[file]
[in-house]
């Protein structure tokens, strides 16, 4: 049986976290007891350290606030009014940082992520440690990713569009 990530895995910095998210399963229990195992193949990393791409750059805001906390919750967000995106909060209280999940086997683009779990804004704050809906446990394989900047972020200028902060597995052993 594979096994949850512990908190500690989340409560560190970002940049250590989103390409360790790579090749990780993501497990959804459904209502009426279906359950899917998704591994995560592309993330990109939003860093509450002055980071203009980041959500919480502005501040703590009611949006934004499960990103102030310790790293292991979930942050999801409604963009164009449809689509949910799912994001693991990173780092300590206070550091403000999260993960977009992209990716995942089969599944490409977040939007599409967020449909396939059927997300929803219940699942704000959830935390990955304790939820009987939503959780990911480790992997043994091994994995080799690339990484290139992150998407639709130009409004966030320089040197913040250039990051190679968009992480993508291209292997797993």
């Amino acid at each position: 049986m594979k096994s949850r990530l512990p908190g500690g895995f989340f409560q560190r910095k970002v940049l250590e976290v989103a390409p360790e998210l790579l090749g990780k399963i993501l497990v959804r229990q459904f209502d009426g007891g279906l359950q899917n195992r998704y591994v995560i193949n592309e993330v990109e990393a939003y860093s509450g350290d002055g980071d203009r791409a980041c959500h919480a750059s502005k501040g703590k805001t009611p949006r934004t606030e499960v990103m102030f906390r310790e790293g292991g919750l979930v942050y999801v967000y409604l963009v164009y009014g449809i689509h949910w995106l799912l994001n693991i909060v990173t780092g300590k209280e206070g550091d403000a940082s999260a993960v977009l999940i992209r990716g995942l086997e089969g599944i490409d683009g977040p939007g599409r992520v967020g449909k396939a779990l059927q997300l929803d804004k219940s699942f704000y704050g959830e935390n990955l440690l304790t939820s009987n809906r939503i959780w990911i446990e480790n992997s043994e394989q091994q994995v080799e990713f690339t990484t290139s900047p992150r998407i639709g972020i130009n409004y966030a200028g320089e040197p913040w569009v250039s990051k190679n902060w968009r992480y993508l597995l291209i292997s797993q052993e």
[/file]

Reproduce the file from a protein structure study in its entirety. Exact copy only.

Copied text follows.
[in-house]
């Protein structure tokens, strides 16, 4: 049986976290007891350290606030009014940082992520440690990713569009 990530895995910095998210399963229990195992193949990393791409750059805001906390919750967000995106909060209280999940086997683009779990804004704050809906446990394989900047972020200028902060597995052993 594979096994949850512990908190500690989340409560560190970002940049250590989103390409360790790579090749990780993501497990959804459904209502009426279906359950899917998704591994995560592309993330990109939003860093509450002055980071203009980041959500919480502005501040703590009611949006934004499960990103102030310790790293292991979930942050999801409604963009164009449809689509949910799912994001693991990173780092300590206070550091403000999260993960977009992209990716995942089969599944490409977040939007599409967020449909396939059927997300929803219940699942704000959830935390990955304790939820009987939503959780990911480790992997043994091994994995080799690339990484290139992150998407639709130009409004966030320089040197913040250039990051190679968009992480993508291209292997797993």
């Amino acid at each position: 049986m594979k096994s949850r990530l512990p908190g500690g895995f989340f409560q560190r910095k970002v940049l250590e976290v989103a390409p360790e998210l790579l090749g990780k399963i993501l497990v959804r229990q459904f209502d009426g007891g279906l359950q899917n195992r998704y591994v995560i193949n592309e993330v990109e990393a939003y860093s509450g350290d002055g980071d203009r791409a980041c959500h919480a750059s502005k501040g703590k805001t009611p949006r934004t606030e499960v990103m102030f906390r310790e790293g292991g919750l979930v942050y999801v967000y409604l963009v164009y009014g449809i689509h949910w995106l799912l994001n693991i909060v990173t780092g300590k209280e206070g550091d403000a940082s999260a993960v977009l999940i992209r990716g995942l086997e089969g599944i490409d683009g977040p939007g599409r992520v967020g449909k396939a779990l059927q997300l929803d804004k219940s699942f704000y704050g959830e935390n990955l440690l304790t939820s009987n809906r939503i959780w990911i446990e480790n992997s043994e394989q091994q994995v080799e990713f690339t990484t290139s900047p992150r998407i639709g972020i130009n409004y966030a200028g320089e040197p913040w569009v250039s990051k190679n902060w968009r992480y993508l597995l291209i292997s797993q052993e």